Market Square and PPG

Market Square is also known as “The Diamond.”  It was laid out by George Woods and Thomas Vickroy in 1784.  The square had two three-story buildings that were connected by a bridge on the top floor.  It was the largest city market where many residents of Pittsburgh and pioneers passing through the city came for supplies.  Market Square also contained the city hall and even after it was relocated, the square remained a place for commercial activity through the Civil War and early 1900’s. The first Allegheny County Courthouse was constructed in this area.  When the new courthouse on Grant Street was finished in 1841, the square returned to being just a public marketplace, which is what it was meant for.  In 1914, a public market house was built but was later demolished in 1961 to open up the space as a public park and meeting place.


Market Square has a lot of important history.  In 1972, Market Square was designated by the city as the first historic district.  In 2009, Market Square was rejuvenated into a European-style plaza for various leisure activities including dining and shopping.  However, some of the businesses that were around when Market Square was first built are still in existence.  Nicholas Coffee and Tea Co. has been serving coffee since 1919.  The 1902 Tavern has been in Market Square for over 100 years.  Finally, the Original Oyster House from 1870 is the oldest union bar in the city and is designated a historic landmark by the Pittsburgh History and Landmarks Foundation.

PPG Place is a beautiful office complex also known as “the crown jewel in Pittsburgh’s skyline” and “the towering success of downtown Pittsburgh.”  The PPG Place office space opened in August of 1983, the retail shops opened in November 1984 and the complex was dedicated on April 11, 1984.  It was built during Pittsburgh’s “Renaissance II Period” which was when the economy was declining due to steel mill closures. During this time, Pittsburgh Steel Glass still remained a Fortune 500 company.  PPG Place is a six building complex with a 40-story glass tower surrounded by four 6-story glass buildings and a 14-story glass building all containing a total of 21 elevators.  Together, PPG occupies 5.5 acres.  Before it was built, an 8-foot-tall model was put together by Renato Chieruzzi in his own basement.  The architecture was designed in the neogothic style and was inspired by London’s Victoria Tower, H.H. Richardson’s Allegheny County Courthouse and Charles Klauder’s Cathedral of Learning.  During preparation for construction, anthropologists found over 10,000 artifacts in what was the Kings Garden and Kings Orchard about 1,000 feet from the gate to Fort Pitt.  The buildings have 231 glass spires and 19,750 pieces of PPG’s Solarban 550 Twindow, which is meant to be an advertisement for the insulating glass product.  The complex cost $200 million to construct.  The design is not only appealing but it is also high-energy efficient.  In the summer, heat is reflected away from the building by the glass and in the winter infrared heat is reflected and contained within the building.  The building also collects and utilizes heat from computer equipment.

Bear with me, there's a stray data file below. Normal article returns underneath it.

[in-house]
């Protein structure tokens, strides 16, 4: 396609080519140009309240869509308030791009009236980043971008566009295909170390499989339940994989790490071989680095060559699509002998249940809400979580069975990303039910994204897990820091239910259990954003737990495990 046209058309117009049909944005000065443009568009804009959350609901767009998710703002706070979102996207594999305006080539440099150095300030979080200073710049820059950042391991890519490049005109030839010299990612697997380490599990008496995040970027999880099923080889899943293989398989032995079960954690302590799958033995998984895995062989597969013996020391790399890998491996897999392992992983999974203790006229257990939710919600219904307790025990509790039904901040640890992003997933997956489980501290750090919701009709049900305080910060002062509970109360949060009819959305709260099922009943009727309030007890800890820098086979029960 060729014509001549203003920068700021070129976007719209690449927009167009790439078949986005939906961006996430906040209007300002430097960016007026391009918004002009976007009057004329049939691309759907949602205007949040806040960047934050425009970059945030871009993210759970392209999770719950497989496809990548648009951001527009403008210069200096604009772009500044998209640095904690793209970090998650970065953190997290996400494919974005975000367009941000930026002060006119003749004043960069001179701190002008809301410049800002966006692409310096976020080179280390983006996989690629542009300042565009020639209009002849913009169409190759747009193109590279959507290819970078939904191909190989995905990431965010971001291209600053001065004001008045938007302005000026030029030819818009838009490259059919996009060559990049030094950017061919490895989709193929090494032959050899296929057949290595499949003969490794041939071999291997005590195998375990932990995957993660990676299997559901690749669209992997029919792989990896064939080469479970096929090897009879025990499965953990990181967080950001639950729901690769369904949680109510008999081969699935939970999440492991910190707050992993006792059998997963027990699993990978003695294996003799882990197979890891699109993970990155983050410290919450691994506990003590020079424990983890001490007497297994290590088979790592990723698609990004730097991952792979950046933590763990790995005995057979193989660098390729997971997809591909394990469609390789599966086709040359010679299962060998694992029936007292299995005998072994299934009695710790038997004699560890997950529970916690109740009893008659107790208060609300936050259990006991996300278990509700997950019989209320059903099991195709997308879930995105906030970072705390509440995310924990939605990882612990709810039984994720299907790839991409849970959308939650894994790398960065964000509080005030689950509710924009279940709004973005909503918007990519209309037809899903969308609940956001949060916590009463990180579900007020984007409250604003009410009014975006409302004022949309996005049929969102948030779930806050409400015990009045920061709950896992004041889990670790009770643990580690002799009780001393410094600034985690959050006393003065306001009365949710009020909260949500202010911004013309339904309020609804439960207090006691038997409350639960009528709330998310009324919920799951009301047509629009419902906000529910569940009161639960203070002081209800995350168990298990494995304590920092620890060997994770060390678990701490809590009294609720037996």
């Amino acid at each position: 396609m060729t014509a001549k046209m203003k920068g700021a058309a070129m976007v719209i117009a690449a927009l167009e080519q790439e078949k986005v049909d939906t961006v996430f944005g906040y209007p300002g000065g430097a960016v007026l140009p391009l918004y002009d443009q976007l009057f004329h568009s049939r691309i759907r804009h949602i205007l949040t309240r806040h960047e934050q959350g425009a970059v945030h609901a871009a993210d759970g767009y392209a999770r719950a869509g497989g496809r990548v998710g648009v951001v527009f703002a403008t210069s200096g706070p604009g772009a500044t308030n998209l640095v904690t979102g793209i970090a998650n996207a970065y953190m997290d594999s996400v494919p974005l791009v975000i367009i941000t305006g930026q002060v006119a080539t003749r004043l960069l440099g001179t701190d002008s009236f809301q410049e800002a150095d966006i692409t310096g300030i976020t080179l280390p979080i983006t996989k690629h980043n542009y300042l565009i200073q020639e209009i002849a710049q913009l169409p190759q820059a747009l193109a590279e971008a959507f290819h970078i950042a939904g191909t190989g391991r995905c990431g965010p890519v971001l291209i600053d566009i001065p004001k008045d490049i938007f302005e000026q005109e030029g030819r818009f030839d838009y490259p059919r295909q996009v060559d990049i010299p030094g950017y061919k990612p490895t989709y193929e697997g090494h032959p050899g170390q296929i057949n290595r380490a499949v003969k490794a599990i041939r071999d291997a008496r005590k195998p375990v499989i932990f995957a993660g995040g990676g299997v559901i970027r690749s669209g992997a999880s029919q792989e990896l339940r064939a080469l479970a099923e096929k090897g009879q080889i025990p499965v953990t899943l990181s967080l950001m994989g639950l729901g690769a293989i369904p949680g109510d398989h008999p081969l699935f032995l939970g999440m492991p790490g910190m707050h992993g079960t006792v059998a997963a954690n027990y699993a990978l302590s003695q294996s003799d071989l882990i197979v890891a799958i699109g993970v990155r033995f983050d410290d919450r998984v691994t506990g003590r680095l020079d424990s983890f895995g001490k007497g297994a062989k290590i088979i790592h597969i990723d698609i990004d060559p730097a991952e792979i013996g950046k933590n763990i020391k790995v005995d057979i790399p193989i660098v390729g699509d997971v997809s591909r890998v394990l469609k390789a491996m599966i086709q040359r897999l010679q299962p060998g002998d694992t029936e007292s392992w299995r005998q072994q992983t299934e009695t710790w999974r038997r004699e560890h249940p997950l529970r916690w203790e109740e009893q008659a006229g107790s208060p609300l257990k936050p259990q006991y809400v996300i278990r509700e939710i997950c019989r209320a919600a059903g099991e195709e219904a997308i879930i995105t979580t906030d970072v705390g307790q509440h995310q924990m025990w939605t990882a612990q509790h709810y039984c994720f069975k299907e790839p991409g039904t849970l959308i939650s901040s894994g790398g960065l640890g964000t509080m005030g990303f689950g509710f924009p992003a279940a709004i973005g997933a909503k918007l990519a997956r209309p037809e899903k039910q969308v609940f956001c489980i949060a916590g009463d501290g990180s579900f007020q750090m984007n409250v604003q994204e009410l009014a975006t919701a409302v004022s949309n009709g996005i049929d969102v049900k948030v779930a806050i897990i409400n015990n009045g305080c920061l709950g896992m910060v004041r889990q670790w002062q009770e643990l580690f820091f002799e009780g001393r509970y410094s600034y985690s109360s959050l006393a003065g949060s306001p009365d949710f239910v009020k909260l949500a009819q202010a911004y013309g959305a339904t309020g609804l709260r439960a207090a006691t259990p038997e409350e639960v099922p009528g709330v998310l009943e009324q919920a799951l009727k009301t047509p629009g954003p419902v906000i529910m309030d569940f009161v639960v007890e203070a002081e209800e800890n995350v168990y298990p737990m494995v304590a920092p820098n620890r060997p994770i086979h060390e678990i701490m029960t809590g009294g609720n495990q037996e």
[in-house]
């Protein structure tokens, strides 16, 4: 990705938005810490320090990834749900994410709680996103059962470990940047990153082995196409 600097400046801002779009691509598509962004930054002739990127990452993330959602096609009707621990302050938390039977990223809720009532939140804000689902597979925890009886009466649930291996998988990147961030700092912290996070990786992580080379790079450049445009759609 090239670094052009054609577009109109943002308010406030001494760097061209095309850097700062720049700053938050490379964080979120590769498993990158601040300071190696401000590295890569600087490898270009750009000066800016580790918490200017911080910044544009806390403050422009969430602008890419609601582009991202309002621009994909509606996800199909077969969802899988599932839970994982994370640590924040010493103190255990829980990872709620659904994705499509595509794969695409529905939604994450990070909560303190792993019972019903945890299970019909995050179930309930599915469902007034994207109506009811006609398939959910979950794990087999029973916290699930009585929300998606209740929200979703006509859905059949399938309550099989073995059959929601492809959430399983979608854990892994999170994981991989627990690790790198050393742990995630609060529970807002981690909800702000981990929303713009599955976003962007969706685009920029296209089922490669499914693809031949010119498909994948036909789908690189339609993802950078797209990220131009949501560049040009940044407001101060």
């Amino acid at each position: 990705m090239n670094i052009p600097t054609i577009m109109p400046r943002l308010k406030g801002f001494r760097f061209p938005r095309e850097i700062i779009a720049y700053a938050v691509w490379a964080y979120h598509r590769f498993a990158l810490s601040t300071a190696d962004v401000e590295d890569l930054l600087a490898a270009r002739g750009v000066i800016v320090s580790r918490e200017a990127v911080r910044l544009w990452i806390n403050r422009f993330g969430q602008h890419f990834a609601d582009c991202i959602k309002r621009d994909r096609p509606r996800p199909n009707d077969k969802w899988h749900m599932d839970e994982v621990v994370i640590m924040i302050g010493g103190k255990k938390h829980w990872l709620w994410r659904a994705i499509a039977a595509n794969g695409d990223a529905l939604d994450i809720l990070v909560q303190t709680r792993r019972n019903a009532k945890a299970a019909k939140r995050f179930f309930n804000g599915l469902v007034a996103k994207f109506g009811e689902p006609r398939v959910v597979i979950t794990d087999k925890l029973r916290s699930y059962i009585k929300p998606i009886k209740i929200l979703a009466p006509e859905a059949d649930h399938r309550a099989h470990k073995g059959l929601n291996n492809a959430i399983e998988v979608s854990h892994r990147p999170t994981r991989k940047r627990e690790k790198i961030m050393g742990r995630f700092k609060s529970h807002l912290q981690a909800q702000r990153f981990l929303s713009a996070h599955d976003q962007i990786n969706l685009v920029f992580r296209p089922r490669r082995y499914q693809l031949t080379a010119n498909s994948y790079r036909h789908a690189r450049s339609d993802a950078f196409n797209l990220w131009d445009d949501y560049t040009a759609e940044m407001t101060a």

There are many wonderful year-round attractions at Market Square and PPG place.  PPG Plaza contains a 44-foot granite obelisk that stands on four spheres.  During the warm weather months, there is a 140 jet fountain that is accented by 280 underground lights.  In the winter, the same area is covered by a lighted Christmas tree with an ice skating rink surrounding it.  The rink is open mid-November through mid-February and for adults to skate it is $8 with a $3 skate rental fee.  Group rates and skating lessons are also available.  Saturdays during December, children can skate with Santa. There are several shops located in Two PPG Place including Serendipity and Chocolate and Chances.  There is also a food court and several restaurants including Ruth’s Chris Steak House.  For the convenience of visitors, there is a 700-space parking garage with a public entrance on Third Avenue.

For the winter months, there are several free holiday events.  A favorite event are the free horse-drawn carriage rides around Market Square that take place Saturdays November 23rd through December 21st.  Market Square is also set up with seasonal merchants that are very fun to visit. Wintergarden is an all-glass garden environment that is very bright and open with a 32-foot tree.  It is located in One PPG Place and holds free exhibits from late November through early January.  During these exhibits, donations to Children’s Hospital’s Free Care Fund are collected.  One exhibit is the annual Spirits of Giving around the World which features a display of life-size Santas and original paintings.  There is also an exhibit with gingerbread houses that were submitted by various organizations throughout Pittsburgh.  There is also a unique train exhibit created by a local artist Don Jones.  Every day during the month of December, Wintergarden hosts area musicians that play seasonal music.  The area can be rented for private functions, including small weddings.


Market square is a wonderful place to visit.  There are always people walking around to visit the shops and restaurants.  PPG Place is a beautiful structure and worth the time just to look at it.  The winter events are well done and bring all different kinds of people together to celebrate the holidays.  Going there has been a great place to experience the livelihood of Pittsburgh.  I believe that Market Square truly has fulfilled its intent of being a public marketplace to bring people together.  I recommend to everyone spending time at Market Square and PPG Place – even if it is just visiting the Starbucks for a coffee, or getting a quick dinner at Chipotle or Noodles & Company- experiencing the charm of the city is worth every minute!


By Brittany Goodwillie